A person or firm who acts on behalf of another.
Broom Clean
Ready to be cleaned and painted. The term does not mean immaculate or spotless or even necessarily clean.
A computer software program used for accessing and viewing Internet Web sites.
Buffer Strip
1. A strip of grass or legumes between a parcel and a stream, to protect the stream from runoff, especially runoff containing fertilizer. 2. Land separating two pieces of property.
Builder Upgrades
Refined features or materials that a builder offers for an extra charge.
Building and Loan Association
A financial institution designed to help members finance real-estate transactions.
Building Code
Regulations that govern design and materials used in construction.
Building Inspector
A local government employee who enforces the building code and makes sure construction and renovation work is done properly.
Building Moratorium
A temporary or permanent halt on construction.
Building Permit
Authorization by a local government to construct or repair a structure.
Building Restrictions
Local regulations that limit the size, height, materials, colours, uses, locations, placement and other characteristics of houses.
Items, such as appliances and cabinets, that are permanently attached to a building.
Bull and Bear Markets
When stock prices are increasing and it's a healthy market, this is known as a bull market. When stock prices are decreasing, it's a bear market.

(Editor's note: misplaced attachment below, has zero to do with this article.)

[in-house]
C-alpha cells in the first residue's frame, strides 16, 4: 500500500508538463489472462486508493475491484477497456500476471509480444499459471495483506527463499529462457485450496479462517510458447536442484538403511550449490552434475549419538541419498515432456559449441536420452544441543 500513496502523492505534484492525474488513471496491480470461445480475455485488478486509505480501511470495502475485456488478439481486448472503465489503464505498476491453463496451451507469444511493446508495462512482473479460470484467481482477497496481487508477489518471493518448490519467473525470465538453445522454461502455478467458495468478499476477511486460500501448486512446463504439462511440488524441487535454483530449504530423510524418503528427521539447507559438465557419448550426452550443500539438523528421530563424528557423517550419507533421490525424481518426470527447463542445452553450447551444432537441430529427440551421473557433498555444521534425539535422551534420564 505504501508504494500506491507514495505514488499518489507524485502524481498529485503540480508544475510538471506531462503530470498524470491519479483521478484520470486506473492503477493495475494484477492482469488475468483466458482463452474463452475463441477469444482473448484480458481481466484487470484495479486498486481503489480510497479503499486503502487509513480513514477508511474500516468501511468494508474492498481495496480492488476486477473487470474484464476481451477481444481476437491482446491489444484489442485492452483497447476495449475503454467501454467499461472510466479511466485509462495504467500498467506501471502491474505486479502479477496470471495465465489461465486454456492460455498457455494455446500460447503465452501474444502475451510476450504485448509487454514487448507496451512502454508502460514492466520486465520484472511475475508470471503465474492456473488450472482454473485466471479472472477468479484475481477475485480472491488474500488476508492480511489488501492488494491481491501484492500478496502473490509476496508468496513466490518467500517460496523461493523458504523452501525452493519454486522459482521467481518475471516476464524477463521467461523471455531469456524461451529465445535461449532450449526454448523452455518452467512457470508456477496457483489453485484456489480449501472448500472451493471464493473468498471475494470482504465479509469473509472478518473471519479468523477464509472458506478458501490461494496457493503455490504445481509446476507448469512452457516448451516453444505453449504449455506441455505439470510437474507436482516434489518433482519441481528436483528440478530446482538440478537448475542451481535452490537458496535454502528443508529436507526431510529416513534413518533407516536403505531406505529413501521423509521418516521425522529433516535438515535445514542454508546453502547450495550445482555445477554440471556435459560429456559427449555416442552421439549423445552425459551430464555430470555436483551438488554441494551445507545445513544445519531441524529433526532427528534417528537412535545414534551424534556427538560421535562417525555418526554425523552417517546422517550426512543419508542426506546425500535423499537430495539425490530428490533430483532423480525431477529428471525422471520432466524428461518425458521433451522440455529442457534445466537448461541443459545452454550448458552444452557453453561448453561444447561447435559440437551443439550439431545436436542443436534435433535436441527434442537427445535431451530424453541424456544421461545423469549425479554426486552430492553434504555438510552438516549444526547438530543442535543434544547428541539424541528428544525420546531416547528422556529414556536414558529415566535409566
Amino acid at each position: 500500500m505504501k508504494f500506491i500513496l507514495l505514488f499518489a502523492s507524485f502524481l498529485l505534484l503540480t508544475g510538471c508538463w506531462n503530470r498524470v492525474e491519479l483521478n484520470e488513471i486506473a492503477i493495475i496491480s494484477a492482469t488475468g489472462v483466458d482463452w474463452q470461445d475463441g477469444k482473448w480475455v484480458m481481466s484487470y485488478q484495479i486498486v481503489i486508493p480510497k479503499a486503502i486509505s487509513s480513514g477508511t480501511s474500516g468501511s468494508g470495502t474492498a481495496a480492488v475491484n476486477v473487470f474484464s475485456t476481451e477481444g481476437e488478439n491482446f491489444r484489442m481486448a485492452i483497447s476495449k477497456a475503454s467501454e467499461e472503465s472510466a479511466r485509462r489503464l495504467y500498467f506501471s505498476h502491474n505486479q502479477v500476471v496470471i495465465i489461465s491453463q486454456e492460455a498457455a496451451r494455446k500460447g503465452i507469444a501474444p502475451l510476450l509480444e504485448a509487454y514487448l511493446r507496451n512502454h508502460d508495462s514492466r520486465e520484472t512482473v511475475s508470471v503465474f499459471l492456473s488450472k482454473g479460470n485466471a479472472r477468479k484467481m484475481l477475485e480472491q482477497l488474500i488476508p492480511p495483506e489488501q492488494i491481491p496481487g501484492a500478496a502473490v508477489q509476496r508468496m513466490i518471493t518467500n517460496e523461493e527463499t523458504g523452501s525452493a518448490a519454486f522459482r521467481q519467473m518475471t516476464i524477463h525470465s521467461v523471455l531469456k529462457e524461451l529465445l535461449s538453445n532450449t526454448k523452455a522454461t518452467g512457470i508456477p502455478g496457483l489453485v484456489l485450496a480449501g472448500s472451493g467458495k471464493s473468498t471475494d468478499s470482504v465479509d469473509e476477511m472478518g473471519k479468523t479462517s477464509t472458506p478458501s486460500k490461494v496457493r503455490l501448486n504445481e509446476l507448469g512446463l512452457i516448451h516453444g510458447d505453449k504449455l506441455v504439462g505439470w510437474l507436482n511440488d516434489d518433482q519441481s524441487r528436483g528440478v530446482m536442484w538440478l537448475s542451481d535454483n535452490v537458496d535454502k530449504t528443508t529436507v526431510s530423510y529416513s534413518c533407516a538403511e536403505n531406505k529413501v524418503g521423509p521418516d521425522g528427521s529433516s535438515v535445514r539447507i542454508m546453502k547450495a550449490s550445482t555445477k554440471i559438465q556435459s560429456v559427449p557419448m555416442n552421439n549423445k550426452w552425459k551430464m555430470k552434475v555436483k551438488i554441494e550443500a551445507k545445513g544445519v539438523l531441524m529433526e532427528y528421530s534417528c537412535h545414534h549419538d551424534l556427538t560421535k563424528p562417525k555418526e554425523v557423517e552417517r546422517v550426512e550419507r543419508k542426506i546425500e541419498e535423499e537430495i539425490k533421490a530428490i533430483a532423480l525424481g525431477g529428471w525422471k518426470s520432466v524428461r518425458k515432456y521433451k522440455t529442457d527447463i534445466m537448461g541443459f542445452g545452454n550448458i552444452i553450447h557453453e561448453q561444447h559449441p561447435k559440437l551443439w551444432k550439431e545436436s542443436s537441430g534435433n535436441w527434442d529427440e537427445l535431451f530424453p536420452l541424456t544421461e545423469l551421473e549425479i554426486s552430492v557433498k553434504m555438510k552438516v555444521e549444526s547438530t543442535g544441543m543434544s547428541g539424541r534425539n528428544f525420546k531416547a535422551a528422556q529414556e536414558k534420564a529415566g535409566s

Bundle of Rights
A set of legal rights that an owner has regarding a property.
Burden of Proof
The legal requirement to provide enough evidence to win a lawsuit. In civil cases, such as tax court, the burden is decided by the preponderance — the most — evidence. Except in cases of tax fraud, the burden of proof in a tax case generally is on the taxpayer.
Business Bankruptcy
A bankruptcy case in which the debtor is a business or an individual involved in business and the debts are for business purposes.
Business Interest Expense
Interest incurred in the operation of your business. It is deductible as a business expense.
Buy-down Mortgage
A home loan in which the lender charges below-market interest in exchange for discount points.
Buy-down or Buydown
The process of trading money for a lower mortgage rate. The borrower "buys down" the interest rate on a mortgage by paying discount points up front. It can also be a mortgage in which an initial lump-sum payment is made to temporarily reduce a borrower's monthly payments during the first few years of a mortgage.
Buyer Broker
One who earns a commission from the buyer of a property in exchange for finding a seller and assisting in negotiation.
The written rules governing an organization such as a homeowners association.